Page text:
Cleo Folkes

It would be hard to miss many of the changes taking place at home where technology help shapes the world. At work, in the property industry, it’s not as obvious…yet. But it will be.

You expect your bank to have automatic protection against card fraud in place. On-line retailing or ‘e-tailing’ has become normal to most adults below the age of 70. That is two ways how technology has crept into our lives. How about the ways to watch, stream or record TV, how to listen to music? In my home CDs and vinyl (it’s made a come-back!) get played rarely: music is mostly streamed now.

There are ready-made playlists to choose from. Suggestions of what else you might want to buy, watch or listen to jump at you left, right and centre. Virtual assistants with mostly female names and voices offer their assistance in what to cook, how to cook, what to order, best routes to take, to make a note in the diary et cetera. No one forces you to use them, but often you do as many times you find something good through them, right?

All the examples I talked about will have a form of A.I., short for Artificial Intelligence, behind them. A.I. simply said is software sitting on a server somewhere that automatically collects data, then analyses and filters it, endeavouring to select what it thinks is most suitable based on certain ‘algorithms’, for example your behaviour showing newsfeed preference. It’s not even a machine or a robot with a human-like face, as it’s often depicted. That’s just to make it more appealing.

But software is also learning to act and think like humans, to have a personality and to process language, be it speech or writing. Artificial neural networks create an artificial form of a thinking brain. Natural language processing, i.e. listening to another person or reading and understanding what they have written, seems easy to us. However, computers don’t understand this language, as it is designed for people. There are lots of colloquialisms, ambiguous or double meanings, people use incorrect grammar, and so on. Natural language processing or NLP helps computers make sense of human language.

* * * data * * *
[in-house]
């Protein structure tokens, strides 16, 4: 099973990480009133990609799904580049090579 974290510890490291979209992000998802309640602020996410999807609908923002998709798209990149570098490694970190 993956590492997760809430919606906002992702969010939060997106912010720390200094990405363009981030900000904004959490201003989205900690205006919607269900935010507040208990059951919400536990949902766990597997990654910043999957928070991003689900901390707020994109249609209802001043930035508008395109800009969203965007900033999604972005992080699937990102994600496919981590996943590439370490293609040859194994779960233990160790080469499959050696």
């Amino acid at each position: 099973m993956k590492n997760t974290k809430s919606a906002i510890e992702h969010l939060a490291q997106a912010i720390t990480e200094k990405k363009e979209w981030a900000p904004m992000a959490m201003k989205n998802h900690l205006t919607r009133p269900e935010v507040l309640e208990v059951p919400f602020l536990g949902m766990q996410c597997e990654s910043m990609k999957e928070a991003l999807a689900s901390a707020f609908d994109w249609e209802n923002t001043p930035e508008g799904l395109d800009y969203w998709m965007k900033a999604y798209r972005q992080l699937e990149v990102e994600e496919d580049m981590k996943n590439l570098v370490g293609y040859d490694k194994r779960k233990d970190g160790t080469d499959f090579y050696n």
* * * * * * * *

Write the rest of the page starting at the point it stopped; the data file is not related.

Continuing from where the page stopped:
For many users it’s easier and convenient to speak to computers. By being able to process human language computers can access a wealth of information, however. Think how much exists on the web these days. And the great thing is that computers can learn and improve. Machine learning doesn’t take place 9 to 5, machines do not get bored or want holidays and weekends the way humans do. They might start slowly, making many mistakes at the start, but it keeps going, improving all the time.

Virtual assistants and virtual reality can help occupiers find their desired property, software can learn the due diligence process, read leases and contracts, can connect disparate databases together and find trends, or help monitor plants within buildings and schedule maintenance works or adjustments. Robots can assist in factories where modular units are built for housing, helping relieve the lack of manpower in the construction industry. Automated Valuation Models will become more common as it improves. The use of office, retail and logistical space can be optimised by the right intelligent software. A.I. will be used by renters, buyers, sellers, investors, property managers and service suppliers in ways we yet cannot fully contemplate.

Yes, it will replace some jobs, but it will create other, better jobs, and help the economy grow. Let the computers do the boring work and let us get on with the exciting work in the property industry!

This blog was first posted through FUTURE: Proptech on 19th February 2018

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